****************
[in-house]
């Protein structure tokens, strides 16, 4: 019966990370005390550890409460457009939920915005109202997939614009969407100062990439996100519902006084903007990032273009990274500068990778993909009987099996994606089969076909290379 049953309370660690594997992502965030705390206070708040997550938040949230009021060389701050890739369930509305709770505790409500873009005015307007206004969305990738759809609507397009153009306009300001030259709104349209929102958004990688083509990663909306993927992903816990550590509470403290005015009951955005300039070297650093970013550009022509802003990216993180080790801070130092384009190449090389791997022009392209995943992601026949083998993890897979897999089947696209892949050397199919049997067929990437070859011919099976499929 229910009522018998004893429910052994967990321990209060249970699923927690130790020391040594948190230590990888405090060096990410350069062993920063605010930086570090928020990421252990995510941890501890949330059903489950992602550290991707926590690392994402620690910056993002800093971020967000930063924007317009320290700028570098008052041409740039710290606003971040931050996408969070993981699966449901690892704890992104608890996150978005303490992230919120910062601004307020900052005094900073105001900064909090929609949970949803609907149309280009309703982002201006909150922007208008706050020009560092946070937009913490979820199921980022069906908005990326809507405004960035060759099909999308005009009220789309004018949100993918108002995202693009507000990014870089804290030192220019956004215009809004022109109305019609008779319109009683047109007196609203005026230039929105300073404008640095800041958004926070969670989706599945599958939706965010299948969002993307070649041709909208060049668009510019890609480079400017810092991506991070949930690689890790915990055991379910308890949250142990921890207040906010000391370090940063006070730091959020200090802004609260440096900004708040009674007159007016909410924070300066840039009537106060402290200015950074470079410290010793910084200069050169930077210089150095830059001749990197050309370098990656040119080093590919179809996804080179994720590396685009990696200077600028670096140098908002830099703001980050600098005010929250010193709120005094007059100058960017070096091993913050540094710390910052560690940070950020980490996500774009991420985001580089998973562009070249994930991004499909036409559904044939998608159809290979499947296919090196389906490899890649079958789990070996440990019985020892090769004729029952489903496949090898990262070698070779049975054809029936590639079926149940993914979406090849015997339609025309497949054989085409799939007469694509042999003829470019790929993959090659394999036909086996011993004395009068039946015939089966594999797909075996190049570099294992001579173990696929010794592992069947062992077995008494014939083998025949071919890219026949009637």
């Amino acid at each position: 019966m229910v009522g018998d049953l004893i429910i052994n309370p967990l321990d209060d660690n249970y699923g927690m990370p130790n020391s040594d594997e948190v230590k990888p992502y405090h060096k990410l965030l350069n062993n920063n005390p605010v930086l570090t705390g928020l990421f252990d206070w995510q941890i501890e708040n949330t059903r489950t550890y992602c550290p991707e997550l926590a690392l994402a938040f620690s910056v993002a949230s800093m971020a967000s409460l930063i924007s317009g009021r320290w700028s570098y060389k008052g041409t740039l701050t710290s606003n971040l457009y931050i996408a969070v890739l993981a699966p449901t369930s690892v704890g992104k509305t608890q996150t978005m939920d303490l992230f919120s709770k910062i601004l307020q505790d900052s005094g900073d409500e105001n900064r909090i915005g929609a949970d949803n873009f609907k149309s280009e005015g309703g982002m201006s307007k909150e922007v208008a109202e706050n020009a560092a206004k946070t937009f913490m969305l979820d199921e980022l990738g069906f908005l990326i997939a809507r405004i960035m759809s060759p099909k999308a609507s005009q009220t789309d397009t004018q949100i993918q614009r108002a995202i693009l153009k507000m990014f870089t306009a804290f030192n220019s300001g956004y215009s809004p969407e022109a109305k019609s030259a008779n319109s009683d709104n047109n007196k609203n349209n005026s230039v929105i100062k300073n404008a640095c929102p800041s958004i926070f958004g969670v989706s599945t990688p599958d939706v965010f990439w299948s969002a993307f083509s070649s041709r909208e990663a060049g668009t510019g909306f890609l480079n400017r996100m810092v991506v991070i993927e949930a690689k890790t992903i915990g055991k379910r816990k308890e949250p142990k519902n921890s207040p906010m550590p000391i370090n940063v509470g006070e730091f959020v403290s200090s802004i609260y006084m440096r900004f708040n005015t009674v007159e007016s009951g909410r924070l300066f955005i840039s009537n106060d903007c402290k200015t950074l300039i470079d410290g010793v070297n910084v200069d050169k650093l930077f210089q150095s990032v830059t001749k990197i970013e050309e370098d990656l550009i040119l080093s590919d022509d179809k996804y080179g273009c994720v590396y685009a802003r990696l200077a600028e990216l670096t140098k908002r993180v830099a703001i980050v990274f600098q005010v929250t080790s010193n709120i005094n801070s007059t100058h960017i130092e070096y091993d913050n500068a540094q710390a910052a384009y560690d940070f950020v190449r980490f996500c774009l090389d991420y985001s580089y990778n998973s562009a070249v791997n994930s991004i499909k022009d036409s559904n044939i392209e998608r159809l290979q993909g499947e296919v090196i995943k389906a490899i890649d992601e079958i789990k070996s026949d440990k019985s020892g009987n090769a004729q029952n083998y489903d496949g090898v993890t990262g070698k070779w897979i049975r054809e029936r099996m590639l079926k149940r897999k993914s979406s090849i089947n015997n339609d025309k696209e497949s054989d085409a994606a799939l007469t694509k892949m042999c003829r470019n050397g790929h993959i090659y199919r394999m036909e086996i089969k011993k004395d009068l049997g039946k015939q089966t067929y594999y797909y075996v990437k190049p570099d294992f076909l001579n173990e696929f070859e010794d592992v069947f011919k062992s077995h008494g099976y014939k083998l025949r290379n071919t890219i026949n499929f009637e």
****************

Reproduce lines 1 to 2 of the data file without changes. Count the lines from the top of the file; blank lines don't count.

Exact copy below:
[in-house]
């Protein structure tokens, strides 16, 4: 019966990370005390550890409460457009939920915005109202997939614009969407100062990439996100519902006084903007990032273009990274500068990778993909009987099996994606089969076909290379 049953309370660690594997992502965030705390206070708040997550938040949230009021060389701050890739369930509305709770505790409500873009005015307007206004969305990738759809609507397009153009306009300001030259709104349209929102958004990688083509990663909306993927992903816990550590509470403290005015009951955005300039070297650093970013550009022509802003990216993180080790801070130092384009190449090389791997022009392209995943992601026949083998993890897979897999089947696209892949050397199919049997067929990437070859011919099976499929 229910009522018998004893429910052994967990321990209060249970699923927690130790020391040594948190230590990888405090060096990410350069062993920063605010930086570090928020990421252990995510941890501890949330059903489950992602550290991707926590690392994402620690910056993002800093971020967000930063924007317009320290700028570098008052041409740039710290606003971040931050996408969070993981699966449901690892704890992104608890996150978005303490992230919120910062601004307020900052005094900073105001900064909090929609949970949803609907149309280009309703982002201006909150922007208008706050020009560092946070937009913490979820199921980022069906908005990326809507405004960035060759099909999308005009009220789309004018949100993918108002995202693009507000990014870089804290030192220019956004215009809004022109109305019609008779319109009683047109007196609203005026230039929105300073404008640095800041958004926070969670989706599945599958939706965010299948969002993307070649041709909208060049668009510019890609480079400017810092991506991070949930690689890790915990055991379910308890949250142990921890207040906010000391370090940063006070730091959020200090802004609260440096900004708040009674007159007016909410924070300066840039009537106060402290200015950074470079410290010793910084200069050169930077210089150095830059001749990197050309370098990656040119080093590919179809996804080179994720590396685009990696200077600028670096140098908002830099703001980050600098005010929250010193709120005094007059100058960017070096091993913050540094710390910052560690940070950020980490996500774009991420985001580089998973562009070249994930991004499909036409559904044939998608159809290979499947296919090196389906490899890649079958789990070996440990019985020892090769004729029952489903496949090898990262070698070779049975054809029936590639079926149940993914979406090849015997339609025309497949054989085409799939007469694509042999003829470019790929993959090659394999036909086996011993004395009068039946015939089966594999797909075996190049570099294992001579173990696929010794592992069947062992077995008494014939083998025949071919890219026949009637």